Addressing stigma-related barriers to care

Addressing social and cultural stigma-related barriers to care: New research and tools from Toronto, Canada’s Access Alliance

Access Alliance – Published in International Federation of Community Health Centres (IFCHC) Newsletter (Aug 2021)

On Wednesday, August 4, Access Alliance Multicultural Health and Community Services (Access Alliance), an IFCHC member Community Health Centre based in Toronto, Canada, announced the release of Tackling TB Stigma: A Cross-Sectoral Approach to Reducing Tuberculosis (TB) Stigma and Improving TB Care for Vulnerable Newcomer Populations in Canada. The report was the result of comprehensive, community-driven research that sought to examine TB-related stigma and highlight recommendations for effectively addressing stigma around diseases.

“The findings in this report are drawn from the unique experiences of newcomers to Canada, their descriptions and observations of the particular kinds of stigma they’ve faced, and their experiences of what has worked to help them address tuberculosis and other health challenges,” said Cliff Ledwos, Director of Primary Care and Associate Executive Director at Access Alliance. “Coordinated collaboration across health and social sectors that interact with newcomers, to ensure timely and sustained access to wraparound health services, is one of the big keys to ensuring that stigma and other barriers to health and wellbeing are addressed, and people can get the supports they need.”

Access Alliance has recently applied for additional funding to action recommendations from the report, including the development of a centralized intake system to support community members in connecting to the wraparound services that result in positive health outcomes and equitable care. In addition, the report demonstrates that when the research process is community-led, the information that is generated from research can provide immediate benefits. Wilma Miravalles, one of the community research participants, was a direct beneficiary of knowledge collected for the report.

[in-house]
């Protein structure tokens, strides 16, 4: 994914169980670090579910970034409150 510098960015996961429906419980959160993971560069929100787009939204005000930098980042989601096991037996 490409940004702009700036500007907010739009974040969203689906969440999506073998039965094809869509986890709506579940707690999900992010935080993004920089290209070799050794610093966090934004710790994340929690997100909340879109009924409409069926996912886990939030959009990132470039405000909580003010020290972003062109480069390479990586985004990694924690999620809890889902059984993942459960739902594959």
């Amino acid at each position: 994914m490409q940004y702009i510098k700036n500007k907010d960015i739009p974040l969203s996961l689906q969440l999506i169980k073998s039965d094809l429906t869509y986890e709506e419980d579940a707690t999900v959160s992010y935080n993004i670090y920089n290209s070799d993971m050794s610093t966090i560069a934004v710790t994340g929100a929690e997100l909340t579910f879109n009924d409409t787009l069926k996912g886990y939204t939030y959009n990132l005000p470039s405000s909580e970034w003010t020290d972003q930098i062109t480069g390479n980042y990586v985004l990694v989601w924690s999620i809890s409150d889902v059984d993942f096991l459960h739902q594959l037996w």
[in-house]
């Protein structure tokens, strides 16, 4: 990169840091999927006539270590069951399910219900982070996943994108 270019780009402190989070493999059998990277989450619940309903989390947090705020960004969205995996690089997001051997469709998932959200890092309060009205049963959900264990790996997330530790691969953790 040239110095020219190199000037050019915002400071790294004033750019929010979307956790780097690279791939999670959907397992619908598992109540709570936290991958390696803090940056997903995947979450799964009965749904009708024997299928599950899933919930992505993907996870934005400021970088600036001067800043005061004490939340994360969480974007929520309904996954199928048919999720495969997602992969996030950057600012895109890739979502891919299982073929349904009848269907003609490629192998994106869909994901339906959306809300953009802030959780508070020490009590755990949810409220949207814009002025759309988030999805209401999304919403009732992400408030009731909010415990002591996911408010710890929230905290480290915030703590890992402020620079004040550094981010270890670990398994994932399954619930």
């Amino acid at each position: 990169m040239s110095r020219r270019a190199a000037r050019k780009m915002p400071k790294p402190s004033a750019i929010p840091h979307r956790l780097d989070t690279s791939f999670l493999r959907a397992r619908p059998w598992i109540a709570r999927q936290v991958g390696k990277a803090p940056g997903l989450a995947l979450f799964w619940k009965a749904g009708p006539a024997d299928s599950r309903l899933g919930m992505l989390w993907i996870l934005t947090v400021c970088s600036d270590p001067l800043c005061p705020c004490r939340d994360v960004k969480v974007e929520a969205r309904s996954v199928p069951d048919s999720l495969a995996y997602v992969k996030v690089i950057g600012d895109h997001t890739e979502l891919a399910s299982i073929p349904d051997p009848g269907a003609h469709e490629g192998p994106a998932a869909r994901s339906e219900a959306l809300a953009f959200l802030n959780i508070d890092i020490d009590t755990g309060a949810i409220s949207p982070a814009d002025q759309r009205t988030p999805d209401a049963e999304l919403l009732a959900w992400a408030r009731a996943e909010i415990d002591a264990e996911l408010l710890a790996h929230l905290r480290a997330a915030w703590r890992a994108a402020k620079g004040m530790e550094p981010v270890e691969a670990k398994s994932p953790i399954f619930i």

Born in the Philippines, Wilma has first-hand experience of the impacts that TB stigma can have on an individual. “I have a family member that has TB and we always distanced ourselves from him—being in this study really opened my mind, and I shared the information with my family in the Philippines,” said Wilma Miravalles, Community Research Participant. “If I had this knowledge about TB I would say that I would have acted differently as it relates to TB. All this information about TB changed our mind—I had so much fun doing the study because I learned a lot.”

While the report highlights TB and its impact on newcomer populations, disease-related stigma and the factors that pose barriers to accessing comprehensive healthcare go beyond TB. Access Alliance is currently producing an issues report on reducing inequities in cervical cancer screening among newcomer women, which explores self-screening as an alternate modality to Pap tests. While the report has not yet been published, research has found that stigma surrounding the topics of sexuality and sexual health, among other factors, result in newcomer and immigrant women having a significantly higher risk of being under-screened for cervical cancer compared to Canadian-born women.

In the case of both TB and Cervical Cancer screening, community-based and culturally responsive care pathways are necessary to ensure positive health outcomes for immigrant and newcomer communities. Developing these pathways will result in systemic change, and meaningfully engaging community members in the research that is required to develop effective programs can provide immediate benefits for those individuals and their peers.

Additional products, including Fact Sheets for key stakeholders, are available in English and French on Access Alliance’s Tackling TB Stigma page.